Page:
The National High Magnetic Field Laboratory is home to dozens of powerful magnets. Each year the world-record instruments attract hundreds of scientists from as far off as Japan, Australia and Europe. Scientists come from across the globe to put their experiments inside these magnets and see what happens when materials are subjected to high fields.
But the MagLab doesn't just conduct research with magnets. We also make magnets, both for our own lab and for other labs around the world.
But in this article, we'll focus on how we make resistive magnets, a type of electromagnet, which use conventional electricity to generate high magnetic fields. Experts in our Magnet Science and Technology division are renowned for their ability to design and construct these tools. They have created 13 different magnet designs and have built dozens of these magnets over the years, requiring the construction of some 160 magnet coils.
First off, a quick explanation of what a resistive magnet is. It bears no resemblance to the things sticking to your refrigerator. Those are a different class of magnet altogether, called permanent magnets, made of alloys like Alnico – a combination of aluminum, nickel and cobalt. Due to the nature of those materials, they have a permanent but weak magnetic field. Our most popular magnets are resistive magnets, a type of electromagnet, which create magnetic fields using electricity. Unlike permanent magnets, electromagnets can be switched on and off. They can be very simple – you can make a basic electromagnet at home strong enough to pick up paper clips. But you can (and we do) make them a lot stronger, largely by pumping in more and more electricity.
In a nutshell, this is how they work. Electrons traveling through a wire (i.e., electricity) generate a magnetic field around them as they move, as shown below.
If you take that wire and coil it, you concentrate a lot of field in the center.
If you coil a wire twice, three times, a hundred times into a shape called a solenoid, you get an ever stronger field in the center area.
That's essentially the idea behind our resistive magnets, except that instead of wires, we use flat copper plates, or discs, piled one atop the other. The fabrication and stacking of the plates are designed to maximize the amount of electricity they carry (the greater the current, the greater the magnetic field it generates) while minimizing the chance that electrical heat will melt the plates and ruin the magnet.
These discs are the building blocks of our magnets; it takes hundreds of discs to make one magnet. The tiniest flaw in any one of these could impair the magnet or result in a costly malfunction.
So quality control is an obsession in the MagLab's Resistive Magnet Shop, where the coils are made. Every plate is checked, double-checked, and checked again throughout the magnet building process. Some very patient, persnickety perfectionists work in that shop.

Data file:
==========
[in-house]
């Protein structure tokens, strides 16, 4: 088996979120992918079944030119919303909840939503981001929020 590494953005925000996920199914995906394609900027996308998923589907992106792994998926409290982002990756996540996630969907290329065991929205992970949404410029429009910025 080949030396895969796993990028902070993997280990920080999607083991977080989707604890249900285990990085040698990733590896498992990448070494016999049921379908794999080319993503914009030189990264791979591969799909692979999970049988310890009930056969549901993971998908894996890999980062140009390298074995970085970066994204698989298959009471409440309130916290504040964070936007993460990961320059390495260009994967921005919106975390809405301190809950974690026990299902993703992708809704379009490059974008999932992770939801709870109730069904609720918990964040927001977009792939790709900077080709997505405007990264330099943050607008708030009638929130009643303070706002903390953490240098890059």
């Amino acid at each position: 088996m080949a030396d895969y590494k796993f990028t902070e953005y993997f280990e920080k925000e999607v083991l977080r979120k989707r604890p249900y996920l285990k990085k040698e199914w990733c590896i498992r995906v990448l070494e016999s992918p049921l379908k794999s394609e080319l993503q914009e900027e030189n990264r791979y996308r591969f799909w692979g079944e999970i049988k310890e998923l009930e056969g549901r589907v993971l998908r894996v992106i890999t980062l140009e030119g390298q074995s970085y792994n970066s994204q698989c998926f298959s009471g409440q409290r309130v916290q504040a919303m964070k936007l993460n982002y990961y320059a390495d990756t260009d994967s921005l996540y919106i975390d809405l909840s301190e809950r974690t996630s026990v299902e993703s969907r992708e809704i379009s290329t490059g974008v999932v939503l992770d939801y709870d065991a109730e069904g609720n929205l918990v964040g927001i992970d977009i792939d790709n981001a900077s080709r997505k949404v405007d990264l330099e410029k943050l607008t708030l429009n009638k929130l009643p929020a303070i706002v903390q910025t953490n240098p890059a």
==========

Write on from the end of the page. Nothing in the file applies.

"It's tedious," magnet technician Nicole Walsh readily concedes, "but if you realize that every single disc matters, then it just goes by faster."
Ingredients: Only the best
Every plate that goes into our coils starts out life as a sheet of metal no thicker than a millimeter. Depending on the specifications of the magnet, the sheet may be made of pure copper, an excellent conductor, or of a copper alloy – copper-beryllium, copper-zirconium or copper-silver.
Of course, the first thing we do with this material is test it: Quality control dictates this process right from the get-go. Engineers in our Materials Characterization Lab scrutinize each incoming batch of metal for conductivity and strength.
The material has to be tough. It's going to take a licking and it needs to keep on ticking. The material will be subject to millions of pounds of pressure and power densities of 14 watts per cubic millimeter – more than in any other man-made device, according to Magnet Science & Technology Director Mark Bird.
"It is a little bit tricky because it's sheet metal, and they need to know the strength of it pretty accurately," explained MagLab engineer Bob Walsh, who developed and oversees the testing process. "The material can't have imperfections, it has to be made very well, and that way its strength is very consistent." The testing is an important first step in quality control. "We don't pay until we get this result," Walsh noted.
If the sheets pass muster, they're shipped off to an outside facility where pancake-like discs are cut out of them, each with a very particular pattern of round and elongated holes.
The Hole Story
There is quite a bit of science and engineering that goes into determining the precise size, shape, number and pattern of holes on any particular plate, which vary from magnet to magnet.
The larger, round holes accommodate rods that are used to keep the plates in place as they are stacked one on top of the other. There is no wiggle room: Wiggling could translate into blocked holes, and blockages, as we will see, could trigger a meltdown.
The narrower, elongated holes prevent the plates from melting. They do this by funneling vast amounts of cold water right through the magnet, made quite hot by tremendous amount of current (we're talking megawatts). Were it not for the cold water rushing through at the rate of up to 15,000 liters (4,000 gallons) a minute, our magnets would quickly melt into copper puddles. (Deionized water is used to cool the magnets; unlike tap water, it contains no salt or other impurities, and therefore won't conduct electricity).